From the registry, we enrolled 5,340 patients, including 2,587 who underwent PCI and 2,753 who underwent CABG (Table 1). Of these patients, 922 (17.3%) underwent IG revascularization, including 322 (12.4%) in the PCI and 600 (21.8%) in the CABG (p < 0.001) cohorts. The MPI was performed a median 15 days (interquartile range [IQR]: 6 to 44 days) before the index procedure. In the PCI group, IG patients presented with more stable coronary symptoms, underwent more treadmill tests, and received fewer DESs than non-IG patients. In the CABG group, IG patients were younger; had a higher rate of unstable symptoms; had lower rates of hypertension, smoking, and cerebrovascular disease; had lower left ventricular function; underwent more treadmill tests; and received a higher number of graft conduits.
The angiographic cohort consisted of 3,352 patients, including 2,023 (78.2%) PCI and 1,329 (48.3%) CABG patients, with angiograms available for retrospective analysis. In the PCI group, IG patients had a lower rate of LAD diseases and a higher rate of total occlusions than non-IG patients, whereas in the CABG group, IG patients had a higher rate of total occlusions than non-IG patients.
The characteristics of perfusion abnormalities in the MPI cohort are presented in Table 2. The IG patients had higher rates of perfusion abnormalities in the LAD and non-LAD territories, higher rates of reversible defects and larger perfusion defects in the both PCI and CABG groups. However, the 2 groups had a similar prevalence of patients with fixed defects.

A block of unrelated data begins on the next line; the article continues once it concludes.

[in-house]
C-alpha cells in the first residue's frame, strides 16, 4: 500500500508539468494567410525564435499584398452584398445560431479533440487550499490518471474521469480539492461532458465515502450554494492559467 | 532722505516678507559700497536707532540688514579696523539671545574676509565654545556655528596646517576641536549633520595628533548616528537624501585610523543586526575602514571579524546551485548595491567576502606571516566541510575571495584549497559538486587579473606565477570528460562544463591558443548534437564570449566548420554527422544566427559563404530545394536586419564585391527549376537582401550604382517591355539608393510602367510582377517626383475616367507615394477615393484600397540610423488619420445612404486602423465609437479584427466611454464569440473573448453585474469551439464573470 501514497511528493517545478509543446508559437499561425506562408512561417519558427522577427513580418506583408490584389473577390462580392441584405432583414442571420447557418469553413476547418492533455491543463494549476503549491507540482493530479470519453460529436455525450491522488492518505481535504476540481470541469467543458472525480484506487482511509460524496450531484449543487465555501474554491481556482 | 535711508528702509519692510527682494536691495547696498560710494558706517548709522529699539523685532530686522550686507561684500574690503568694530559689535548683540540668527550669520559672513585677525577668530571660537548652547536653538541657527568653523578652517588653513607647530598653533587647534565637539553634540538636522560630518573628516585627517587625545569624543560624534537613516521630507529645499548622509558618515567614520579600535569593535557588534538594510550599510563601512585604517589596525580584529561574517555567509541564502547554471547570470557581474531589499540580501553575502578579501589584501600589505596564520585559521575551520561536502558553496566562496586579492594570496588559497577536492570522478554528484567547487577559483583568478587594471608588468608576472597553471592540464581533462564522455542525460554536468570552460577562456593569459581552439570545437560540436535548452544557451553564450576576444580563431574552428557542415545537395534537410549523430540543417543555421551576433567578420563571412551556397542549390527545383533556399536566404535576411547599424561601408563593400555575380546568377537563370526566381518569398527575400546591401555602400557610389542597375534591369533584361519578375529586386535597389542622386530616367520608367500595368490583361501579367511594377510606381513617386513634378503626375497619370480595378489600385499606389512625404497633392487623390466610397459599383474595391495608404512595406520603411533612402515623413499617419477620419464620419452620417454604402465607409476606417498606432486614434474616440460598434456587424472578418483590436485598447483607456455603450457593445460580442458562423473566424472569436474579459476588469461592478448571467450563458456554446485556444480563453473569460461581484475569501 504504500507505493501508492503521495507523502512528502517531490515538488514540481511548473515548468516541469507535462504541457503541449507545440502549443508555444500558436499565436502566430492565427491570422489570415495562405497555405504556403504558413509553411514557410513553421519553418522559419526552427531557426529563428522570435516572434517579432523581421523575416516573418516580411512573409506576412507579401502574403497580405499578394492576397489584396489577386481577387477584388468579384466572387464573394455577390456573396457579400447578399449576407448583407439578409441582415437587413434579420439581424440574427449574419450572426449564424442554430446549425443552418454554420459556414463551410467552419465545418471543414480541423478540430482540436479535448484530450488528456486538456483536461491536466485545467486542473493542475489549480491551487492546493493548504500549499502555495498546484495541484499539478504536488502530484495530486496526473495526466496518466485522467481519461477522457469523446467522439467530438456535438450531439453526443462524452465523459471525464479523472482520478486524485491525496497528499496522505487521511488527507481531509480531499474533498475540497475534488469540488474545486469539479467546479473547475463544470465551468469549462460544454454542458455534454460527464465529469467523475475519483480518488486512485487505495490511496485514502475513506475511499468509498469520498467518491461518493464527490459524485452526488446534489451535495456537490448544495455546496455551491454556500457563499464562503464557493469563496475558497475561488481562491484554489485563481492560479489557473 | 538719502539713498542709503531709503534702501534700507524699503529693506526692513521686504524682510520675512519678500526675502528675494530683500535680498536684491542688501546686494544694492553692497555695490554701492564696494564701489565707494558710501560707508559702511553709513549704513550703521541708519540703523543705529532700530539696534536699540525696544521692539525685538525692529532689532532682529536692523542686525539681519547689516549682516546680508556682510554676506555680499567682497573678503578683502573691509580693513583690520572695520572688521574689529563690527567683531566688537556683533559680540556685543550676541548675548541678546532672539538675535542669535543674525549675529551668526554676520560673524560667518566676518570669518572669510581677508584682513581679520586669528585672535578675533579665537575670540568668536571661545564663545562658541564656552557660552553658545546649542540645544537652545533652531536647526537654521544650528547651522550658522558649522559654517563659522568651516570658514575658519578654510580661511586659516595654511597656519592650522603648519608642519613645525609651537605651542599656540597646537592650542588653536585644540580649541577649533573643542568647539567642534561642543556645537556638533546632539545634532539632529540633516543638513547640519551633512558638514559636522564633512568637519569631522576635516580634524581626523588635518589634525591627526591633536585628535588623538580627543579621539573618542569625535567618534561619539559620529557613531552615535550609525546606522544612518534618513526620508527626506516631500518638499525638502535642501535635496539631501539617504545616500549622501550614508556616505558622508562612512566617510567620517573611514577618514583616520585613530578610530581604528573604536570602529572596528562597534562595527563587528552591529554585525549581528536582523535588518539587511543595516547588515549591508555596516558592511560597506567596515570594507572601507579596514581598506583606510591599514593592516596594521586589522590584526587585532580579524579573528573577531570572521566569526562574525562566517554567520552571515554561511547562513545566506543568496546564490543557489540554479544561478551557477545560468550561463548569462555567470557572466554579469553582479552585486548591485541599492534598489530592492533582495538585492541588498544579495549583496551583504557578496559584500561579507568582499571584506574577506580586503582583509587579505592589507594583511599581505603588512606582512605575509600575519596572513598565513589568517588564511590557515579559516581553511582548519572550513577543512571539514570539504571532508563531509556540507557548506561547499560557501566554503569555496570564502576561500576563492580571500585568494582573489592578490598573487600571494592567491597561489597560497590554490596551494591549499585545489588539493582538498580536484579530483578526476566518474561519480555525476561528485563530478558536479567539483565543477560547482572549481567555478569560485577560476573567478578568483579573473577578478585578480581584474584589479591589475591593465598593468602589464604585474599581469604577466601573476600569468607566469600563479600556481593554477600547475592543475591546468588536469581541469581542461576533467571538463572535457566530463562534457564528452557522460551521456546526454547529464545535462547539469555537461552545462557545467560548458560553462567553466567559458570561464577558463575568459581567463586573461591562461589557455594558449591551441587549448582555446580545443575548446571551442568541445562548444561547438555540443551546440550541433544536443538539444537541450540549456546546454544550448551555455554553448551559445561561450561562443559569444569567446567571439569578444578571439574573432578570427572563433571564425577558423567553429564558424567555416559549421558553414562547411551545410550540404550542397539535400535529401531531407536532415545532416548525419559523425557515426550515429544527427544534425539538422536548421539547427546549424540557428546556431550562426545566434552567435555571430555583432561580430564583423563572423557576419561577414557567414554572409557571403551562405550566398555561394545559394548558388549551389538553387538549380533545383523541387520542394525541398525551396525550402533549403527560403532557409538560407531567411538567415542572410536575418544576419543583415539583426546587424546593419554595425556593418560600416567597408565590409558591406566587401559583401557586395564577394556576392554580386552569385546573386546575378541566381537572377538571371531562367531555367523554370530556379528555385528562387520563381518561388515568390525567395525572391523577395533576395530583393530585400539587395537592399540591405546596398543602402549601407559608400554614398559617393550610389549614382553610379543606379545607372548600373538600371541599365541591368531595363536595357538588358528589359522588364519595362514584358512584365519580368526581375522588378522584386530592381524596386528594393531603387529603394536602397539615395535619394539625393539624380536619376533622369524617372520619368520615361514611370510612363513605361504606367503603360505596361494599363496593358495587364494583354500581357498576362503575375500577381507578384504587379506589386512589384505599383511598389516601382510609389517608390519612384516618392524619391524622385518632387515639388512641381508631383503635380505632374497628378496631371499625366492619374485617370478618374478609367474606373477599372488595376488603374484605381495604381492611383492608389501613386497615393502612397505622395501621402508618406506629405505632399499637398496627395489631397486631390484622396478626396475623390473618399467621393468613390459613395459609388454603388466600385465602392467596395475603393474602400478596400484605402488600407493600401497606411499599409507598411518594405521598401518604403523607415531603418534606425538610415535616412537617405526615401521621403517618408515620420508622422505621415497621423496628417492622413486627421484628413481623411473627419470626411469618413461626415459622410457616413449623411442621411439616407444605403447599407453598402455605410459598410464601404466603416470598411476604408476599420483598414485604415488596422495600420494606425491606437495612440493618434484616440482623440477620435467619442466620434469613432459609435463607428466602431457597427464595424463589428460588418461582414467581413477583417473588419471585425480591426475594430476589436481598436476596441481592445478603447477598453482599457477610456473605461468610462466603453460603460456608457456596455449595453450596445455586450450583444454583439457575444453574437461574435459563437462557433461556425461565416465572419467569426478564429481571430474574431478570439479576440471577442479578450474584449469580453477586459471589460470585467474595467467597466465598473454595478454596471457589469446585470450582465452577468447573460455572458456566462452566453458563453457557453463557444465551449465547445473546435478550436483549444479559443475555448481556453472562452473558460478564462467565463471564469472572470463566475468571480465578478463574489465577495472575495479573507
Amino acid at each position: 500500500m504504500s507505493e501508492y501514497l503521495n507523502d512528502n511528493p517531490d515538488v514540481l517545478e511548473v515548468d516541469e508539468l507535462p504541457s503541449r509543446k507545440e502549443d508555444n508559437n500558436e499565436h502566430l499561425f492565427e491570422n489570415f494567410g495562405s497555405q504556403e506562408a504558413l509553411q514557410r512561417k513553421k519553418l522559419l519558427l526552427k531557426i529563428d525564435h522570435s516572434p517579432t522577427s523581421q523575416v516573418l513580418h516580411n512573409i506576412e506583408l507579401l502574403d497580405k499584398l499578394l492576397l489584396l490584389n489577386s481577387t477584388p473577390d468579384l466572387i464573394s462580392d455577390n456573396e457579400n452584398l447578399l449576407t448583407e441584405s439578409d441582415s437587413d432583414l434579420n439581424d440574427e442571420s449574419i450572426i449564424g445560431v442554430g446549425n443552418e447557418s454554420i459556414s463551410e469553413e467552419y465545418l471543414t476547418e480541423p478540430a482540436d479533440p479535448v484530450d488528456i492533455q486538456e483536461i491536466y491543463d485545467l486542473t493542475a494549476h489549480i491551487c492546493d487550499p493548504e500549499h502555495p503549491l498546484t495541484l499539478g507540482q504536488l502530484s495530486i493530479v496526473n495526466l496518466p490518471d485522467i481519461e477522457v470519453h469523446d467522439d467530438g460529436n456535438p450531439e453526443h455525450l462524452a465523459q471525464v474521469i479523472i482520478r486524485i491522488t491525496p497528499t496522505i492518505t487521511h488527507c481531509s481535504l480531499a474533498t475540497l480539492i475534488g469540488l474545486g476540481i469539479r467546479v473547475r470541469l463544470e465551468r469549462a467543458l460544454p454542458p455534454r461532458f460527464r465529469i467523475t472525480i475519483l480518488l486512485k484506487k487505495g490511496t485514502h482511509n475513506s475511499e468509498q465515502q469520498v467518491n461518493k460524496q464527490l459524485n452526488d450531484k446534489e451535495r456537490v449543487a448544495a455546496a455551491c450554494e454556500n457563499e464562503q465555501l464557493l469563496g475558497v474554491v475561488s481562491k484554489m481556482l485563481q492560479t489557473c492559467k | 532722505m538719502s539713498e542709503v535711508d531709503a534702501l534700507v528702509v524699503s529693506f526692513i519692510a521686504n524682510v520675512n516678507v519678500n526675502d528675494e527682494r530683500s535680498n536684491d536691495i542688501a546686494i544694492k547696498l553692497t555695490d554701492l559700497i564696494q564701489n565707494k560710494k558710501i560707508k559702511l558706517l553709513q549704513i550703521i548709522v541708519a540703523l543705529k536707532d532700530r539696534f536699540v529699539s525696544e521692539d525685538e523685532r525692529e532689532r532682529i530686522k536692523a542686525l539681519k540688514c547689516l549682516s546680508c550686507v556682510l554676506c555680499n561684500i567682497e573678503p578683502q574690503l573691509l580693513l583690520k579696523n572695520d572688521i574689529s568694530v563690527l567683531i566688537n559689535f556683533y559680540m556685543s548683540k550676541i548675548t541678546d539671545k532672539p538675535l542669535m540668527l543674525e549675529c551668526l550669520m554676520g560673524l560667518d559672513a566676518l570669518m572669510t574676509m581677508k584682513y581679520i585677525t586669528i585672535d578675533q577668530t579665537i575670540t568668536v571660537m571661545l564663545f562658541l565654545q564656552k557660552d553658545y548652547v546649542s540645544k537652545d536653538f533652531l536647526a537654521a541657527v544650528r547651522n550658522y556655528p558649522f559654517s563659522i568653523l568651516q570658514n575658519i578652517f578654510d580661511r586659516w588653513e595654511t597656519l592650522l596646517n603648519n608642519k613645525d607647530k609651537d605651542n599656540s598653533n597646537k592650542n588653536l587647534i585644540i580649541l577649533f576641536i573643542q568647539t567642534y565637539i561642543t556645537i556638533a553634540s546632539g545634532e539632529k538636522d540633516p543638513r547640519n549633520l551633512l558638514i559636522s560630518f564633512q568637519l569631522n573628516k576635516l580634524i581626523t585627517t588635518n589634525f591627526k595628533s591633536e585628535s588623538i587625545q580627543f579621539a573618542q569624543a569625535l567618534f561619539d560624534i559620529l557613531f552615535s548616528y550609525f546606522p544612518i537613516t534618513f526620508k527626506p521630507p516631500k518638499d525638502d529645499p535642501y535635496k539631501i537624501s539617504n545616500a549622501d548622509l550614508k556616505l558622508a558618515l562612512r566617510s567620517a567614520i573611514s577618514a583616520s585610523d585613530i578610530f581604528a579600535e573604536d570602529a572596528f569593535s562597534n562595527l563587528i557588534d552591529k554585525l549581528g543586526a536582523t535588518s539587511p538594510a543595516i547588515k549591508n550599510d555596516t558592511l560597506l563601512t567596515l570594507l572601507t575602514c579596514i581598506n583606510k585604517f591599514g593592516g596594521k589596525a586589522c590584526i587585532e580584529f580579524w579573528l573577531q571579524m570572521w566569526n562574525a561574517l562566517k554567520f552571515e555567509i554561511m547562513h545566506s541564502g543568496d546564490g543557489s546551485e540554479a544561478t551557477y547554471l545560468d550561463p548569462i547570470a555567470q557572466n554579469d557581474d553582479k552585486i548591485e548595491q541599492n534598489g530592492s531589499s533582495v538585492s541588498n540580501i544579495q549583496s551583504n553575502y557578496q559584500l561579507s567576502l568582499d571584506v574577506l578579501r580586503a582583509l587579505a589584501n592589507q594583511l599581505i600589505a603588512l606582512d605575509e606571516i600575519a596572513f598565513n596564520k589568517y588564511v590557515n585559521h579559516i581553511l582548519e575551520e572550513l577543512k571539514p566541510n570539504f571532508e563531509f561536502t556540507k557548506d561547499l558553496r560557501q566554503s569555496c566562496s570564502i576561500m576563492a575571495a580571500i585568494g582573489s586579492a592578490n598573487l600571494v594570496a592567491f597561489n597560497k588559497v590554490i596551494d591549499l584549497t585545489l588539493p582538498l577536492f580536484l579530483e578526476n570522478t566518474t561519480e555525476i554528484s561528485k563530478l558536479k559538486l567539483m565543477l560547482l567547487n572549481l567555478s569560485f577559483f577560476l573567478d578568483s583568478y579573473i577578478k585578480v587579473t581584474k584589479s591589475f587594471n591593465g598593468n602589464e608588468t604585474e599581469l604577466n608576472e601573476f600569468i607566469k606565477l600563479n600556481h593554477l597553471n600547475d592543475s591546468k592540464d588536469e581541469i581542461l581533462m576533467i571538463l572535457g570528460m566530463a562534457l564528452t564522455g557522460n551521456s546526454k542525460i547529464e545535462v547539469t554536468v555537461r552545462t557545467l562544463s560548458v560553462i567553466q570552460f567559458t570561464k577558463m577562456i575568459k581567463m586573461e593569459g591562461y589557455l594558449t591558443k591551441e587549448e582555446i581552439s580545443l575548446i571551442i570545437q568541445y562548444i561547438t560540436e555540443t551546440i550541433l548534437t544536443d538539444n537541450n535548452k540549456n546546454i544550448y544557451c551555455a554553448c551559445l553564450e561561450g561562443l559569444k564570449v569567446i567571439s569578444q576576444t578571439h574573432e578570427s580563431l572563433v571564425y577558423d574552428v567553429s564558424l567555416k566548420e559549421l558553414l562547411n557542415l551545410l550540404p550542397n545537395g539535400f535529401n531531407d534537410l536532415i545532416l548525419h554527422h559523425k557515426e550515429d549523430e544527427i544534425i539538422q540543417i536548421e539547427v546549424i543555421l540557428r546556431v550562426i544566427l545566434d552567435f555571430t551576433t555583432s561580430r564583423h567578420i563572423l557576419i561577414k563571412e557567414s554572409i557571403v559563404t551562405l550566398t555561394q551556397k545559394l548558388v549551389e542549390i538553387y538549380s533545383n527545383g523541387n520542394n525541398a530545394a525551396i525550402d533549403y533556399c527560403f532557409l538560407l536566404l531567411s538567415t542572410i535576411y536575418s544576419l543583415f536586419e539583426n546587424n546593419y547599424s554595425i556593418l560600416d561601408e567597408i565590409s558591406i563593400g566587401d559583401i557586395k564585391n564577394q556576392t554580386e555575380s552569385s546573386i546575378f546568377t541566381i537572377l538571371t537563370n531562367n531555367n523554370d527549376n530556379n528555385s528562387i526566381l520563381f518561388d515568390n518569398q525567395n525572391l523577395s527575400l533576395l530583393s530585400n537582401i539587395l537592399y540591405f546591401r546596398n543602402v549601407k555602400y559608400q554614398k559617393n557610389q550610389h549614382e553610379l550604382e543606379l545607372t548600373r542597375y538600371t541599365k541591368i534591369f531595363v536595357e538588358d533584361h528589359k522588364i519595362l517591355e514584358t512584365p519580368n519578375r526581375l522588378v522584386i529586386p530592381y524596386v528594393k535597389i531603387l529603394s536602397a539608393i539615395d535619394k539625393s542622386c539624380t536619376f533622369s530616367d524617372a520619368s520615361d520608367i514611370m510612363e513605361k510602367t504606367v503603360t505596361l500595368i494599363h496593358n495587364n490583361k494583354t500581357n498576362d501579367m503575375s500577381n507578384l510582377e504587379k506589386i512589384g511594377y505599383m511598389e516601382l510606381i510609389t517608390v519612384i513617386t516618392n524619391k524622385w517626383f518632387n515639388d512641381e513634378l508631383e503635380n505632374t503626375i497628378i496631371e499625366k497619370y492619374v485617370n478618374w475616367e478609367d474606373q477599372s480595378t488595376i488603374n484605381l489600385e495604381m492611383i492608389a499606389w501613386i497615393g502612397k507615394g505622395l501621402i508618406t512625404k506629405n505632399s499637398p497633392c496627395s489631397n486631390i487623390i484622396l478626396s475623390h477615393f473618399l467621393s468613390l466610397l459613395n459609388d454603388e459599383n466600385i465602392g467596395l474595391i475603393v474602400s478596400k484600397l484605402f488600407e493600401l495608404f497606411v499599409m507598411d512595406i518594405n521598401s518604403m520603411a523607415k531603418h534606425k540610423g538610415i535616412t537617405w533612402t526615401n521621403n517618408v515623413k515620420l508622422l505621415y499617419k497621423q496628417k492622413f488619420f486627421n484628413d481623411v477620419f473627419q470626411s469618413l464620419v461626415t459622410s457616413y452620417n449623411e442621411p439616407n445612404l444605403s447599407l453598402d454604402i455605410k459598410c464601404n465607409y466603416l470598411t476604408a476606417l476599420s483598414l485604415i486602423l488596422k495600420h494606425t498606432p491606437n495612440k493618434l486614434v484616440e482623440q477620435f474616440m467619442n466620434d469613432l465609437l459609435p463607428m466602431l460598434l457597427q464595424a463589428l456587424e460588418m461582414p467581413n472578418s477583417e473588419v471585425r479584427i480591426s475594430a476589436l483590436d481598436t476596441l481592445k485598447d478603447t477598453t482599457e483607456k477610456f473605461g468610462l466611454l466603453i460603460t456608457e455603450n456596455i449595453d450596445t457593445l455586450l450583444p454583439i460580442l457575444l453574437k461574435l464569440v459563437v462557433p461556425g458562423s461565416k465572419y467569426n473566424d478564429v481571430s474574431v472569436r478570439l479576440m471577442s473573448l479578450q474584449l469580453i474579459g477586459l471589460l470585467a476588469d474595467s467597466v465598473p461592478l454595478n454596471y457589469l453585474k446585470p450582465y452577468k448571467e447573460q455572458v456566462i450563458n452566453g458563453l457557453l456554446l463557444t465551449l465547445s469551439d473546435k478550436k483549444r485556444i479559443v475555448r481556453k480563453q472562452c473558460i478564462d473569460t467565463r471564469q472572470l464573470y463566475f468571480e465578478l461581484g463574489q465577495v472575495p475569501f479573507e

Procedural success was obtained in 5,258 (98.5%) patients comprising 905 (98.2%) in the IG and 4,353 (98.5%) in the non-IG groups (p = 0.40). In PCI (99.4% vs. 99.5%, p = 0.69) and CABG (97.5% vs. 97.5%, p = 0.96) patients, the procedural success rate did not differ between the IG and non-IG groups.
The median follow-up durations were 60 months (IQR: 48 to 60 months) in the IG group and 53 months (IQR: 37 to 60 months) in the non-IG group (p < 0.001). Figure 2 shows the Kaplan-Meier incidence curves of the primary and secondary endpoints in the IG and non-IG groups in the overall, PCI, and CABG cohorts. Table 3 presents the numbers and cumulative incidences of events in the IG and non-IG groups in the PCI and CABG patients. The primary endpoint of MACCE was significantly lower in the IG than in the non-IG group in overall and PCI patients. Of the individual endpoints of MACCE, the incidence of repeat revascularization was significantly lower in the IG than in the non-IG group in PCI patients. However, the incidence of death, MI, or stroke did not differ between the IG and non-IG groups in the overall, PCI, or CABG cohorts. In the CABG cohort, there was no difference between the IG and non-IG groups in the rate of any event.